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25 Sep 2013, 01:26
Bunuel wrote: honchos wrote: Bunuel, Our m is coming as 2, so isn't 2 a GCD, Or may be I have misunderstood the solution? The question asks: what is the greatest common divisor of positive integers m and n? We got that m=2 and n=7. What is the greatest common divisor of 2 and 7? Is it 2? No, it's 1. Got it, may be I am getting panic as my exam is coming closer, so could not see even clear things.
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Re: What is the greatest common divisor of positive integers m [#permalink]
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03 Oct 2016, 09:19
I marked B for this question.
My reasoning is  2n = 7m Since 2 and 7 don't have any common factors other than 1, 'm' must be a multiple of 2 and 'n' a multiple of 7. So GCD(m,n) = m/2 = n/7
My doubt is, in such questions are we not allowed to deduce an answer in terms of variables 'm' and 'n'?



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Re: What is the greatest common divisor of positive integers m [#permalink]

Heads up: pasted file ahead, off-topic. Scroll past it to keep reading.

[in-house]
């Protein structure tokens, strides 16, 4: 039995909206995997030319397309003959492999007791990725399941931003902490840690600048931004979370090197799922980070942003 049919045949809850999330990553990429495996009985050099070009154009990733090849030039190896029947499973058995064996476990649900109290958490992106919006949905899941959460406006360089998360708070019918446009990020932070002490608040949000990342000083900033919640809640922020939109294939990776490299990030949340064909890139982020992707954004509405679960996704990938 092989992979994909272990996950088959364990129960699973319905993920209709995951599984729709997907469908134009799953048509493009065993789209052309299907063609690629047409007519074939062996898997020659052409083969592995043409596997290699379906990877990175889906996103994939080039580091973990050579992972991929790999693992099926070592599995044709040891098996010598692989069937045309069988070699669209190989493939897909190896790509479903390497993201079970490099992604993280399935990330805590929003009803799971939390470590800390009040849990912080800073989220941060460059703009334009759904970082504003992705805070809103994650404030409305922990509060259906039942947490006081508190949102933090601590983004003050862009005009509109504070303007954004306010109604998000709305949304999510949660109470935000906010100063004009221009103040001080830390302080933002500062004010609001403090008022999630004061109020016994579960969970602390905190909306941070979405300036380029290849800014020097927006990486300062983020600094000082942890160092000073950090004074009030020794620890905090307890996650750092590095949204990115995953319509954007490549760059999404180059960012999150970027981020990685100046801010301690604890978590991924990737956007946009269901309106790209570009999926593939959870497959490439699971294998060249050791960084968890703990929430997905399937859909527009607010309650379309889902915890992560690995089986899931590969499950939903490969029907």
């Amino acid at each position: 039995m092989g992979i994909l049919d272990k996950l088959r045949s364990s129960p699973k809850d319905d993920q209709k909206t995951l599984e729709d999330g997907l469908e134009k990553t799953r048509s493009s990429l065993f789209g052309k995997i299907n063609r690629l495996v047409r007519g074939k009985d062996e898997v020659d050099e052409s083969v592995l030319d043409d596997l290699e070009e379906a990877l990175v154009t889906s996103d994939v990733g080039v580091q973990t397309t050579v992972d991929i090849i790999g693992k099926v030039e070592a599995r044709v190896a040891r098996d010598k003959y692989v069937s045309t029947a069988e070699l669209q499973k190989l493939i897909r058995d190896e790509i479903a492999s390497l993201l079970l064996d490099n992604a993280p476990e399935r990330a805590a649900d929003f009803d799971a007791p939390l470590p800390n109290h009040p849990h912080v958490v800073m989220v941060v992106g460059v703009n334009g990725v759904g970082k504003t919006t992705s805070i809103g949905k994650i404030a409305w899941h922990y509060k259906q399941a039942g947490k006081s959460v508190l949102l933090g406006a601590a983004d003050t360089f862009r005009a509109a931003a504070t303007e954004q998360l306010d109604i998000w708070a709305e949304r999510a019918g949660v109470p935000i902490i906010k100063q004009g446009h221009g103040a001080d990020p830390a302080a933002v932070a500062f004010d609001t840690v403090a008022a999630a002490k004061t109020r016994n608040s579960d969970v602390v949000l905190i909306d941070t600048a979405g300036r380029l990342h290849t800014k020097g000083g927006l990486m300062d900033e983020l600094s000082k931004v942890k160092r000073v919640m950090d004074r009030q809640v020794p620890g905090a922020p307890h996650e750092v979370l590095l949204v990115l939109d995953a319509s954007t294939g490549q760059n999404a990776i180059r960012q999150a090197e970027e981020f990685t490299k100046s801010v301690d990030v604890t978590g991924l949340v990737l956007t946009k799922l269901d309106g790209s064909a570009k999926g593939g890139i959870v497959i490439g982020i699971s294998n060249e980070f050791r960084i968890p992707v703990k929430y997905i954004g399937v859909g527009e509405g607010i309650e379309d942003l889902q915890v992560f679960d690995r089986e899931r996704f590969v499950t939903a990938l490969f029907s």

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03 Oct 2016, 09:52
puchku wrote: I marked B for this question.
My reasoning is  2n = 7m Since 2 and 7 don't have any common factors other than 1, 'm' must be a multiple of 2 and 'n' a multiple of 7. So GCD(m,n) = m/2 = n/7
My doubt is, in such questions are we not allowed to deduce an answer in terms of variables 'm' and 'n'? Try taking the values of m = 2,4,6 and as we know n = 7m/2, we can have n = 7,14,21, and so on. When combined with Statement 1, we can say m could be only 2. Thus n could be only 7. Hence, HCF= 1.
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Re: What is the greatest common divisor of positive integers m [#permalink]
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03 Oct 2016, 12:14
abhimahna wrote: puchku wrote: I marked B for this question.
My reasoning is  2n = 7m Since 2 and 7 don't have any common factors other than 1, 'm' must be a multiple of 2 and 'n' a multiple of 7. So GCD(m,n) = m/2 = n/7